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U.S. infrastructure found to be vulnerable to hacking

Former U.S. Secretary of Defense Leon Panetta may have been bartering in hyperbole when warned of a possible "cyber Pearl Harbor" last year. However, as new research has found, there are a number of serious weak spots -- vulnerable to hacking -- scattered throughout crucial U.S. infrastructure.

"Adam Crain, Chris Sistrunk and Adam Todorski, who are working with industrial consultants Automatak, found 25 zero-day vulnerabilities – flaws which have never before been seen in the wild – in the protocol by which power plants and other parts of the electricity grid communicate internally," the Guardian notedThursday.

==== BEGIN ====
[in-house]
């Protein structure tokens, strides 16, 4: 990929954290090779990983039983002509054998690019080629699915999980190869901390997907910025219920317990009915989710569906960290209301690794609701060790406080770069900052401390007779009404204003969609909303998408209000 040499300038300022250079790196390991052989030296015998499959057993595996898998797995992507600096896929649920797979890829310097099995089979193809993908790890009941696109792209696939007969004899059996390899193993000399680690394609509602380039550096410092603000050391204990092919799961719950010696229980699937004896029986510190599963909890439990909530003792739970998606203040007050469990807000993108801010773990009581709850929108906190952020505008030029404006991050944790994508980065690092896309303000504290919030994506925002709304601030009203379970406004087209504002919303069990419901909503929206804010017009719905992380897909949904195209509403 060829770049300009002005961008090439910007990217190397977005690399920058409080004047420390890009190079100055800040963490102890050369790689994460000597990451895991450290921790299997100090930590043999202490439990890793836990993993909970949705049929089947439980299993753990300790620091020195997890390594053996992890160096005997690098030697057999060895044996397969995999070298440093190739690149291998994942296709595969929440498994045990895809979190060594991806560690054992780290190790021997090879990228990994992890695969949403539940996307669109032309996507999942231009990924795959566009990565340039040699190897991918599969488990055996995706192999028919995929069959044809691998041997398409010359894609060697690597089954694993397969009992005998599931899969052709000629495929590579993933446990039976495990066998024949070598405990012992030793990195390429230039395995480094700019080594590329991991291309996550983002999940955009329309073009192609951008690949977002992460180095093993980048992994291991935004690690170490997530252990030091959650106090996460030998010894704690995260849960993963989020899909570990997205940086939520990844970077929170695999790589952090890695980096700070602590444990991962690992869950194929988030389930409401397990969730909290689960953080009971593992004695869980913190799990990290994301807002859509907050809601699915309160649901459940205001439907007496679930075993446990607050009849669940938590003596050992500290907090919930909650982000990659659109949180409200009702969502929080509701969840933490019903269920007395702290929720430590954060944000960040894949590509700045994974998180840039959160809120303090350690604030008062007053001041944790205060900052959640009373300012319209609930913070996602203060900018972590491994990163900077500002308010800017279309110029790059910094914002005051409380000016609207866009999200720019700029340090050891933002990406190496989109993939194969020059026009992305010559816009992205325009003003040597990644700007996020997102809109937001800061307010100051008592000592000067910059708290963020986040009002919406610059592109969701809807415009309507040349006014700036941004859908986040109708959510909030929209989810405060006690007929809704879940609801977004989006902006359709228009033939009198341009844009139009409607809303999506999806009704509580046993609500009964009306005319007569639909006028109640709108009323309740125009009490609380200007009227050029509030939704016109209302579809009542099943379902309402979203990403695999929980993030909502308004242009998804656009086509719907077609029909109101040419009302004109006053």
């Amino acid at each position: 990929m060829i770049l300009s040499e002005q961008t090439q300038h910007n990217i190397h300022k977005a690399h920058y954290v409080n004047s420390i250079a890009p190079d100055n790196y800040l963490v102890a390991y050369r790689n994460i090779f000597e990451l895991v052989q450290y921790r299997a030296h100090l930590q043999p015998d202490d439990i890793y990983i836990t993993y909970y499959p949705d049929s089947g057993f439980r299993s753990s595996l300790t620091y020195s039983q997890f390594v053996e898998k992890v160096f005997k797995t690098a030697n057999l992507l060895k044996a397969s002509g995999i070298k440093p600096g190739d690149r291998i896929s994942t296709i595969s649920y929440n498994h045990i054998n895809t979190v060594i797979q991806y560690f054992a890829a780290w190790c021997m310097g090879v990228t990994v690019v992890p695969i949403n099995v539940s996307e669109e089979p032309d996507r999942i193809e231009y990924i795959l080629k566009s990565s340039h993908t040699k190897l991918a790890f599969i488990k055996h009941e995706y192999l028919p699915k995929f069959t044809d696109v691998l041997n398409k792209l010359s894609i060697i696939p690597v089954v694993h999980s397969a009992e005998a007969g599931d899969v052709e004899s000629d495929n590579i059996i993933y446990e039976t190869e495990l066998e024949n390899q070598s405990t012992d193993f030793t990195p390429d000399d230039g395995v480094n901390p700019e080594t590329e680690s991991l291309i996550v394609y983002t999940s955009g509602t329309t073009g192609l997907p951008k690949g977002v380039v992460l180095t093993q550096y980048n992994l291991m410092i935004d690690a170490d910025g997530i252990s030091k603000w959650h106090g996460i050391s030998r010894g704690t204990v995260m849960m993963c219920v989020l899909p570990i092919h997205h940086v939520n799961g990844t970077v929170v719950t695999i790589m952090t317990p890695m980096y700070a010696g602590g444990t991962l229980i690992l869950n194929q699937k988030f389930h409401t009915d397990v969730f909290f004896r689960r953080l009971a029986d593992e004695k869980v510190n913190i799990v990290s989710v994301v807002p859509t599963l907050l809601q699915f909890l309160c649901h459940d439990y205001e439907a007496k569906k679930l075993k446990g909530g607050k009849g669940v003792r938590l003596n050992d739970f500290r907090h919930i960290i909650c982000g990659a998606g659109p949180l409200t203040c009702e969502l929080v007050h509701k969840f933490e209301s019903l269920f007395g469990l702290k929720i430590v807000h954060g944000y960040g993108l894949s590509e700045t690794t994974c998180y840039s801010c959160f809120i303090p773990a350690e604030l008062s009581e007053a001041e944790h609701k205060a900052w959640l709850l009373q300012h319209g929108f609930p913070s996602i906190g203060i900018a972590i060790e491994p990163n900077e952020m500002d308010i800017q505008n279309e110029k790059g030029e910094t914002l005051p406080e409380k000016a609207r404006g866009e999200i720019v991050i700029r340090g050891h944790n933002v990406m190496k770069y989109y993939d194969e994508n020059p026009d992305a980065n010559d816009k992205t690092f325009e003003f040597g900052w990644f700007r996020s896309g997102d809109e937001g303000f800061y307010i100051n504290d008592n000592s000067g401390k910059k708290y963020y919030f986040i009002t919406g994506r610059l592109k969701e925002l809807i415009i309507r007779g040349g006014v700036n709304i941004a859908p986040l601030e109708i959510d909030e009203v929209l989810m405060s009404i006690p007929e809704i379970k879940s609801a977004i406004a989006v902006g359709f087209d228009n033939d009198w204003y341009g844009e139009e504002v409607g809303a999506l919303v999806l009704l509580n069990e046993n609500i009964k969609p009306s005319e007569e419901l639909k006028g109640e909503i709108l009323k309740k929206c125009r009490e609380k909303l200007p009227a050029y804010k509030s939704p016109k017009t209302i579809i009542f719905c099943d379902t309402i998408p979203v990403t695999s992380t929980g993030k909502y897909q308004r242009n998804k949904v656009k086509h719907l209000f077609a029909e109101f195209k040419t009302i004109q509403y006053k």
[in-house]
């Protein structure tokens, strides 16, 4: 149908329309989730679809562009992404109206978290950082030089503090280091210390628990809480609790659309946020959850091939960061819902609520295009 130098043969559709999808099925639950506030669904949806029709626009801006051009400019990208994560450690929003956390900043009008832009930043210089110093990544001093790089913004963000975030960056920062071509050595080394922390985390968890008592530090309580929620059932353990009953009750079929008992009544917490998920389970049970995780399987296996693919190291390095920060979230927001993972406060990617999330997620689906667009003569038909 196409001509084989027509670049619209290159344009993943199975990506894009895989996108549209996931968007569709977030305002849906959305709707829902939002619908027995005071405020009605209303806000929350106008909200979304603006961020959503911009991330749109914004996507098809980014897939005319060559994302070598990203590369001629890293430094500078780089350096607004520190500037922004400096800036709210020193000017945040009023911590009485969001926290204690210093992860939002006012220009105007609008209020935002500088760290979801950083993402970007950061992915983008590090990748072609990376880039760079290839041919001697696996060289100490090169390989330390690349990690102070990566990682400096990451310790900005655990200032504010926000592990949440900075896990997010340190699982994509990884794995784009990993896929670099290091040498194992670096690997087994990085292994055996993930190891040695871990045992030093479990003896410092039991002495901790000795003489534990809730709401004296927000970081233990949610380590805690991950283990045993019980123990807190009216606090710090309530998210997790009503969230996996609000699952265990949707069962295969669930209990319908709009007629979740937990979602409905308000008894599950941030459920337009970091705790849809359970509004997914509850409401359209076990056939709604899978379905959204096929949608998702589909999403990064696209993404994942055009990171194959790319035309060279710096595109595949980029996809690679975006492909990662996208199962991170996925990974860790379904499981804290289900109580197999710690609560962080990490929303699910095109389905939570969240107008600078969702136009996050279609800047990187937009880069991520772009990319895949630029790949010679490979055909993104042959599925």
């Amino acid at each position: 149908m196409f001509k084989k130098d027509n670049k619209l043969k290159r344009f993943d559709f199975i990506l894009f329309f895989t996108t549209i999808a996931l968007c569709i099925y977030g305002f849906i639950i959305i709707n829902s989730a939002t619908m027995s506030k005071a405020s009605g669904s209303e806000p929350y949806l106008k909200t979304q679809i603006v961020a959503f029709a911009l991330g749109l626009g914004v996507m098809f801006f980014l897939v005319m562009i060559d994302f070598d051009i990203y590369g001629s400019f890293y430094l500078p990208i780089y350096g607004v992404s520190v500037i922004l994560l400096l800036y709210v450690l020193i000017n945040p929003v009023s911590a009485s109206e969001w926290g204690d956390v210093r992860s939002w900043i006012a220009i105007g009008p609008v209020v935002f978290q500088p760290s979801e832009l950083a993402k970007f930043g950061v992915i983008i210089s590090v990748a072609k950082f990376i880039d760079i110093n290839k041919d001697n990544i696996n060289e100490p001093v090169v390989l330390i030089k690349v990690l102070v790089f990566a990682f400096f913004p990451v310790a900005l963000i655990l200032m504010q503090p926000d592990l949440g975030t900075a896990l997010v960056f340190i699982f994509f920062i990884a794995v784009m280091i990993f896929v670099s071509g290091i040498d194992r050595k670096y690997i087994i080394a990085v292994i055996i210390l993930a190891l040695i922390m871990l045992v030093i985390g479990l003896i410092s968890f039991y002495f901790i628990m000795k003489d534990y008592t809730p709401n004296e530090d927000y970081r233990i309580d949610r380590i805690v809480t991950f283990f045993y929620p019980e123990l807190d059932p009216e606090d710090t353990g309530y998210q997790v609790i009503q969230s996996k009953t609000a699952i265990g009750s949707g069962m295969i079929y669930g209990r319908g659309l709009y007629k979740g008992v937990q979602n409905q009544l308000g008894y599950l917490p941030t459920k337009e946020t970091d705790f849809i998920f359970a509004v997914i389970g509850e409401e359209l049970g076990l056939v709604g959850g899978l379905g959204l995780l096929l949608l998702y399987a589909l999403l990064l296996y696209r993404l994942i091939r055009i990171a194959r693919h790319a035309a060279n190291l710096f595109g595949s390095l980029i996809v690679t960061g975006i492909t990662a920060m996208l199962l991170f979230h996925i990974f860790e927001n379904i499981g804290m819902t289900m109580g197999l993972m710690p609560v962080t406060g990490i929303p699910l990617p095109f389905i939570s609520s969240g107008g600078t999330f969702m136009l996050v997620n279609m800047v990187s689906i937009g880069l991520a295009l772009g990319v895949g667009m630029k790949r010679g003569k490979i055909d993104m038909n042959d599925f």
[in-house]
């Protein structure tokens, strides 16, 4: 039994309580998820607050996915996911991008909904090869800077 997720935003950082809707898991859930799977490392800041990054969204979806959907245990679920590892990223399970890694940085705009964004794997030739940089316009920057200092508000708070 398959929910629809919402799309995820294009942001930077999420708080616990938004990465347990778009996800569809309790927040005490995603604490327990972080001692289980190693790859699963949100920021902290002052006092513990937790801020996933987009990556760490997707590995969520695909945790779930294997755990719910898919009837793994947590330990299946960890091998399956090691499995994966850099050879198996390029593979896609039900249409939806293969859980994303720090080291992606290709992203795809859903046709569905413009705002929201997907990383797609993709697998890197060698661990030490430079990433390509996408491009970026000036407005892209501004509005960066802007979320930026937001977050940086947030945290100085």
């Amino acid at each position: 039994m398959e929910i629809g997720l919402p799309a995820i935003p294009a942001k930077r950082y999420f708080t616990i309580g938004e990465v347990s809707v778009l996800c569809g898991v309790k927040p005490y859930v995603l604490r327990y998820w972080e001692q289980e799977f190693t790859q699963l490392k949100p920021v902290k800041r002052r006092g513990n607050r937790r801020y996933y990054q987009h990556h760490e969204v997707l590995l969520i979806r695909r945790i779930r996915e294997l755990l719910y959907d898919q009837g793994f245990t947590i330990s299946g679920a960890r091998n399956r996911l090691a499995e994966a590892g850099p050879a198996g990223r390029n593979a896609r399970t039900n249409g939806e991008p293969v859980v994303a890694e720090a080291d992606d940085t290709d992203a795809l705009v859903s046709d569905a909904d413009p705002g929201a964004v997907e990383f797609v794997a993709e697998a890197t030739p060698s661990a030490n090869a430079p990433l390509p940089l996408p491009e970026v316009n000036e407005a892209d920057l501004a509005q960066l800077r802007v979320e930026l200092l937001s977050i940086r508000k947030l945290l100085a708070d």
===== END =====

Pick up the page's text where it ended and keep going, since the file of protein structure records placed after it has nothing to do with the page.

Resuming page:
The network is not Internet-connected, so it's not a traditional hacking risk, but the newly-discovered vulnerabilities are none the less reason for concern, the researchers suggest. “If someone tries to breach the control center through the internet, they have to bypass layers of firewalls... But someone could go out to a remote substation that has very little physical security and get on the network and take out hundreds of substations potentially. And they don’t necessarily have to get into the substation either," said Crain.

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